Economists on the Run - Michael Hirsh, Foreign Policy


 Paul Krugman has never suffered fools gladly.... In a series of books and articles beginning in the 1990s, Krugman branded just about everybody who questioned the rapid pace of globalization a fool who didn't understand economics very well. "Silly" was a word Krugman used a lot to describe pundits who raised fears of economic competition from other nations, especially China. Don't worry about it, he said: Free trade will have only minor impact on your prosperity.

Frontpaged with minor edit - Bernard

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Trump looked like a loser

by Frank Schnittger Fri Oct 23rd, 2020 at 04:09:09 AM EST

The second and final presidential debate was a more "normal" debate with much less interruption and incivility. Republican supporters will breath a sigh of relief that Trump didn't implode again. However the longer the debate went on the more frustrated he became, and started to look more surly, bitter, divisive and angry, especially when Biden was speaking.

Even when invited to say how he would bring people together in his inaugural address he engaged in bitter recrimination, while Biden gave his usual bringing people together speech. When challenged about the 500 children separated from their parents - Trump just said "good".

The debate won't do much to change the trajectory of the campaign, but that must count as a defeat for Trump. He needed Biden to implode, and yet Biden probably gave his strongest performance to date, and was willing to say he would phase out the oil industry over time despite his reliance on winning Pennsylvania.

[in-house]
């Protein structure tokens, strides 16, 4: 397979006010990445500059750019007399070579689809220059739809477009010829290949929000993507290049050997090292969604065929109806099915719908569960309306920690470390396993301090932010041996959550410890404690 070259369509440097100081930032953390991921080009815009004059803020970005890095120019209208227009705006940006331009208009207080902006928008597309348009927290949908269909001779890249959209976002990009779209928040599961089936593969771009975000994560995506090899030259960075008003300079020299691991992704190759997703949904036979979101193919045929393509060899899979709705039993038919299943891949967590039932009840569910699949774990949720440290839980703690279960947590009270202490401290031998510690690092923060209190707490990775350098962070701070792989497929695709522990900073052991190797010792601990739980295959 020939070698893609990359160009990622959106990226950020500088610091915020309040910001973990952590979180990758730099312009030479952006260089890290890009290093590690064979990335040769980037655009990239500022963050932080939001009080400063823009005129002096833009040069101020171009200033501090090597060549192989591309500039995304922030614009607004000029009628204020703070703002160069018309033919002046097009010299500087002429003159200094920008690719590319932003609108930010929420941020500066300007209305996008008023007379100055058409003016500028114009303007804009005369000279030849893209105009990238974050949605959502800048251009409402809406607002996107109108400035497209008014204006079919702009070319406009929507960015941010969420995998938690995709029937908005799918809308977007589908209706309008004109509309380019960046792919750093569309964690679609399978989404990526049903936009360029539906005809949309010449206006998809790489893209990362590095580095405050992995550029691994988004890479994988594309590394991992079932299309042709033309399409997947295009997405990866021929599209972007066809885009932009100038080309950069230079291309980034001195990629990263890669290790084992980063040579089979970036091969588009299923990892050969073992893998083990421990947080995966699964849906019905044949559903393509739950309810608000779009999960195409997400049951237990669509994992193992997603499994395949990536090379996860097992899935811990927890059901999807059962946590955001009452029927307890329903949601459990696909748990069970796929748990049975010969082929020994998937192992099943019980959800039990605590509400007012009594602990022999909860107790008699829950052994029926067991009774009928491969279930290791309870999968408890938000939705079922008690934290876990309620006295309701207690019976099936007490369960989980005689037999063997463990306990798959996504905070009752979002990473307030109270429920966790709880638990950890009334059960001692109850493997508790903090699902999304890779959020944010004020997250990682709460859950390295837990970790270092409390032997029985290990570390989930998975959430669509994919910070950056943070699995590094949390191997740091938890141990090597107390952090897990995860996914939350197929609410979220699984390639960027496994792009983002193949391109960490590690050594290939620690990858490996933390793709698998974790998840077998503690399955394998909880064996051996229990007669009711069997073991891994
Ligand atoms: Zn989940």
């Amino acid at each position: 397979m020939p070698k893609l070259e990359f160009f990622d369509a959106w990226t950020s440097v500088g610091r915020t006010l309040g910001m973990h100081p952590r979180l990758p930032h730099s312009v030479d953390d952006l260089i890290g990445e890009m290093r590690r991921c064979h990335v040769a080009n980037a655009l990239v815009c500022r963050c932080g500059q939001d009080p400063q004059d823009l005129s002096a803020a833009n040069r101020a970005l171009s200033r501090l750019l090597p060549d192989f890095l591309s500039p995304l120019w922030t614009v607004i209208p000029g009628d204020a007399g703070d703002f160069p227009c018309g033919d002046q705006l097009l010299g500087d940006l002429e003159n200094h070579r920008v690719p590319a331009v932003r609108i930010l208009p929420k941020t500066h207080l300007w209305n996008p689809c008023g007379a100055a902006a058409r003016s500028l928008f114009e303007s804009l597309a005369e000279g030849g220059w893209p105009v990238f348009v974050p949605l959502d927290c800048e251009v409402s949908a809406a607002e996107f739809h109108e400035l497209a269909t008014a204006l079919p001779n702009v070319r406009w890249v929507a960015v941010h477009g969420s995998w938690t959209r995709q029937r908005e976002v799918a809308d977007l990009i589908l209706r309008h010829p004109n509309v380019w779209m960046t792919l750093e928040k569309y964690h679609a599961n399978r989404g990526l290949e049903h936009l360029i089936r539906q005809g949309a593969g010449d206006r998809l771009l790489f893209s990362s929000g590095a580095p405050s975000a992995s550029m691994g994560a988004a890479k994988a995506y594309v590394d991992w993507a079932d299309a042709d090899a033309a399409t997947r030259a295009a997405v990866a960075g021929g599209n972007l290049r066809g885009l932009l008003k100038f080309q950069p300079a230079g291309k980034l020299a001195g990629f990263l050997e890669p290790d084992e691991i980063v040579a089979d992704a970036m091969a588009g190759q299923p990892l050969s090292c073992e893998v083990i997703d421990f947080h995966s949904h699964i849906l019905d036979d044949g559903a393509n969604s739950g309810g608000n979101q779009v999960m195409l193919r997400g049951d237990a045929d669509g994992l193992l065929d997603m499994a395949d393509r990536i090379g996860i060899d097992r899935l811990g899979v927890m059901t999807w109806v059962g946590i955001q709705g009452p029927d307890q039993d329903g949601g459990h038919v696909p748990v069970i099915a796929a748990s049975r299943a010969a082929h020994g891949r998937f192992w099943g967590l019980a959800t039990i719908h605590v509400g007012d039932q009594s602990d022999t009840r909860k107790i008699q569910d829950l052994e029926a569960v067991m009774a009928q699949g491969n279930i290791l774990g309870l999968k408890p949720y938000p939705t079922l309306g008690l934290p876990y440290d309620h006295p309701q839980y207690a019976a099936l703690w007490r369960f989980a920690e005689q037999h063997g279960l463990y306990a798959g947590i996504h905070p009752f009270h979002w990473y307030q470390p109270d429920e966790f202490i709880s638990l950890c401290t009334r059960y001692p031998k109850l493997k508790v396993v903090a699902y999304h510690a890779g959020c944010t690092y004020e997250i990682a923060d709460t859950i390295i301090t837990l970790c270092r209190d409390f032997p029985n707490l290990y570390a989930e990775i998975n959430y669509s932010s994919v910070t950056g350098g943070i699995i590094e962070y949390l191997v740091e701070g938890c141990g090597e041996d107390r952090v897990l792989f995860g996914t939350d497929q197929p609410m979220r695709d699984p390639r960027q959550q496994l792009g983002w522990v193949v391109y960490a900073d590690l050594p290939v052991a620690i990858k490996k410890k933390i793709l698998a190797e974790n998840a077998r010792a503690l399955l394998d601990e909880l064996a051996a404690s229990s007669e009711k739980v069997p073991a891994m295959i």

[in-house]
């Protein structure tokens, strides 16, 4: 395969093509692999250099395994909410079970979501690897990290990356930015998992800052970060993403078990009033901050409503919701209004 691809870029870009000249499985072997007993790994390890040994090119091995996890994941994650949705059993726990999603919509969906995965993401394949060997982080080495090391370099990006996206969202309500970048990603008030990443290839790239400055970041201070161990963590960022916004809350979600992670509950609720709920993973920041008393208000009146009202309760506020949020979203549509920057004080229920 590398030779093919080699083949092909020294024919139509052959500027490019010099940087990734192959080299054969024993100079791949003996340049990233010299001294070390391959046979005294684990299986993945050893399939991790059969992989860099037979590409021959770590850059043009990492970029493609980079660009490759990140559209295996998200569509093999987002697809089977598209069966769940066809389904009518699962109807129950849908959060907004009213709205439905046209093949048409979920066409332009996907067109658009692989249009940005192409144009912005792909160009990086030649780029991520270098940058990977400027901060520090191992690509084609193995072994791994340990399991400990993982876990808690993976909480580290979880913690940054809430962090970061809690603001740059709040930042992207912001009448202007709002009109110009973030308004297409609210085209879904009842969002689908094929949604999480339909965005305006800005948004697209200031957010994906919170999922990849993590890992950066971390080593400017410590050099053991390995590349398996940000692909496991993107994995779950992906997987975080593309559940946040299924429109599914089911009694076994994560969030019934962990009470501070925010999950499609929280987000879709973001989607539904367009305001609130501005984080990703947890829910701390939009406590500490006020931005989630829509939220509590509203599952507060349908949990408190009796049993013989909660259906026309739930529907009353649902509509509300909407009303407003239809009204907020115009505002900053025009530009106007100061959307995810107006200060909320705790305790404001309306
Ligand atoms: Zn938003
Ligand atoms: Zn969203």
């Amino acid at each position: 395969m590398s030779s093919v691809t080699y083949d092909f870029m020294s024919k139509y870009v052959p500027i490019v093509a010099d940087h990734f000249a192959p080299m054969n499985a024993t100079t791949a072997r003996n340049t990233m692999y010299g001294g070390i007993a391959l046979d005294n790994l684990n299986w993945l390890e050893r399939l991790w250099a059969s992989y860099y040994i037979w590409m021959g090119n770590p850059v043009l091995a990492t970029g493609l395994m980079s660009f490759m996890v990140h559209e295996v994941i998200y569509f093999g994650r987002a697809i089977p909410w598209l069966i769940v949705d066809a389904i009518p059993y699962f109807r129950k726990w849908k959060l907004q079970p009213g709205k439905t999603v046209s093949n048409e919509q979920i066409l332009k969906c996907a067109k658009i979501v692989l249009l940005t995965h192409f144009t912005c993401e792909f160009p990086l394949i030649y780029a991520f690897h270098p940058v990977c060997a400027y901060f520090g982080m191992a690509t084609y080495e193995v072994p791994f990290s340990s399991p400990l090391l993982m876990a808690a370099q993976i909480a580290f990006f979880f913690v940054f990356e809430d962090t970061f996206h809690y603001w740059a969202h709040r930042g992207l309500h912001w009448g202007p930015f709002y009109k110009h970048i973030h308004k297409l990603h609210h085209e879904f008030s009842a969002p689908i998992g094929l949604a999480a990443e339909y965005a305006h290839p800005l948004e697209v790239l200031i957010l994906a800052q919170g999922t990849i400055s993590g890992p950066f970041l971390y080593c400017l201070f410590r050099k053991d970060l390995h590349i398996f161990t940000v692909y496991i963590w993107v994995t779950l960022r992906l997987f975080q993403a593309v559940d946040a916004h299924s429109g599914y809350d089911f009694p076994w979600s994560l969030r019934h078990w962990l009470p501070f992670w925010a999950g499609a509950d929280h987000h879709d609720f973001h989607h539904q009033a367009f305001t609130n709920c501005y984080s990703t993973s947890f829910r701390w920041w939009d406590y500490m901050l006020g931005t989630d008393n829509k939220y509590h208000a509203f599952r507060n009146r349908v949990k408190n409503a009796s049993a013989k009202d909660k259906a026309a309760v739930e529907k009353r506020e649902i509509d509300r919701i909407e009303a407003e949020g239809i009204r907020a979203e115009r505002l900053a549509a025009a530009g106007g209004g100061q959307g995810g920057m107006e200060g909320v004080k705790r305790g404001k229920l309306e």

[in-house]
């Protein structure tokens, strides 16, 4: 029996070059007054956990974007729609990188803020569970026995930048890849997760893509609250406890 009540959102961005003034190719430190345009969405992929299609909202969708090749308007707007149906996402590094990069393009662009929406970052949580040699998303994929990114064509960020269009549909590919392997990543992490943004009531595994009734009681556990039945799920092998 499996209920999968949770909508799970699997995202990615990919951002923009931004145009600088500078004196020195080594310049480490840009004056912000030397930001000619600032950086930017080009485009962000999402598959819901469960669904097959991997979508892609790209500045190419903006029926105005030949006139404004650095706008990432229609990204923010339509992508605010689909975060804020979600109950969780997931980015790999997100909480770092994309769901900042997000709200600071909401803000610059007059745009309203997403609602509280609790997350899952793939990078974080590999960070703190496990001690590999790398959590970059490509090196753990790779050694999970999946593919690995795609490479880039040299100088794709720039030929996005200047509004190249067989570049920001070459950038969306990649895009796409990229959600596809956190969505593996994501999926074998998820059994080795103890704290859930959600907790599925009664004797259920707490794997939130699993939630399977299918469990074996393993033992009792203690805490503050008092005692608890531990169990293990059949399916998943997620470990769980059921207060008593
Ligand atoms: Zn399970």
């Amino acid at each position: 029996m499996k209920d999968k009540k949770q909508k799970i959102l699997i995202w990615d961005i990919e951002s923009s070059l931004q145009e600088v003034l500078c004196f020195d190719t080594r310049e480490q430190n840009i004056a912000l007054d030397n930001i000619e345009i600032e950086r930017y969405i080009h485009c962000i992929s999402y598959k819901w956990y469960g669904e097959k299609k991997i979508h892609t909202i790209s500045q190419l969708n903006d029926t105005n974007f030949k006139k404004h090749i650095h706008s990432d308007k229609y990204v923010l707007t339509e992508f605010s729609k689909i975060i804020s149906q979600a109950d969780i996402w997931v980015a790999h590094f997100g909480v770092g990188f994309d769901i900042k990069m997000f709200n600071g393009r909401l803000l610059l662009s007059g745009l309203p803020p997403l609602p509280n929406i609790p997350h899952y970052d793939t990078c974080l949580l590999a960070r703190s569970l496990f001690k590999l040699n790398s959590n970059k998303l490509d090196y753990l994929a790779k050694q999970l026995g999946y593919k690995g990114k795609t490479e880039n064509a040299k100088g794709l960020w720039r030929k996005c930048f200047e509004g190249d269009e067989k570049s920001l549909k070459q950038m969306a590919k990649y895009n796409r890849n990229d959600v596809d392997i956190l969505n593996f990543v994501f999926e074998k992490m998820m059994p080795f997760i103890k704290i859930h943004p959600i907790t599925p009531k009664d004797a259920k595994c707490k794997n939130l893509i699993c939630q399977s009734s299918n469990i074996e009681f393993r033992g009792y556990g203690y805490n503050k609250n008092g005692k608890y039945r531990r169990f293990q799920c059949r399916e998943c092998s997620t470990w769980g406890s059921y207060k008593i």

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US Senate Elections

by ATinNM Mon Oct 19th, 2020 at 05:32:31 PM EST

Started out as a quick comment to Franks' "It Ain't Over 'Till It's Over' diary and got carried away.

Frontpaged - Frank Schnittger

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It's not over yet

by Frank Schnittger Mon Oct 19th, 2020 at 01:46:22 PM EST

It's been almost a fortnight since our last round-up on the US Elections and not a huge amount has changed. Biden got a 3% uplift from +7% to +10% in the opinion polls after the first debate and Trumps subsequent Covid-19 diagnosis, with many Americans disapproving of Trump's performance in the debate and his failure to take adequate precautions against the disease. Post debate bumps in the polls often don't last, but the continued prevalence of the pandemic has kept Trump's performance on the pandemic front and centre of the political stage.

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The 2021-2026 EU UK Trade war

by Frank Schnittger Sun Oct 11th, 2020 at 02:57:07 PM EST

The 2021-2026 EU UK Trade war was an unprecedented event in post WWII European relations although it did have some minor antecedents in European economic wars prior to that - such as the 1932-38 Anglo-Irish economic war. It ended only after the near collapse of the UK economy and led ultimately to Scottish Independence and Irish reunification.

Relations between the UK and EU had been deteriorating ever since the 2016 Brexit referendum culminating in the breakdown of relations in early 2021 following the UK adoption of legislation which explicitly broke the "oven ready" EU UK Withdrawal Treaty which had been ratified in January 2020 following a general election fought and won on endorsing its terms.

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Harris wins Vice Presidential Debate

by Frank Schnittger Thu Oct 8th, 2020 at 04:16:35 AM EST

The Vice Presidential debate ended with a slight win for Kamala Harris but is unlikely to change voting intentions to any significant degree. The moderator allowed Pence to constantly over-run his speaking time and interrupt Kamala Harris on hers, and made no attempt to ensure the candidates actually answered the question asked.

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Electoral Tide swings towards Democrats.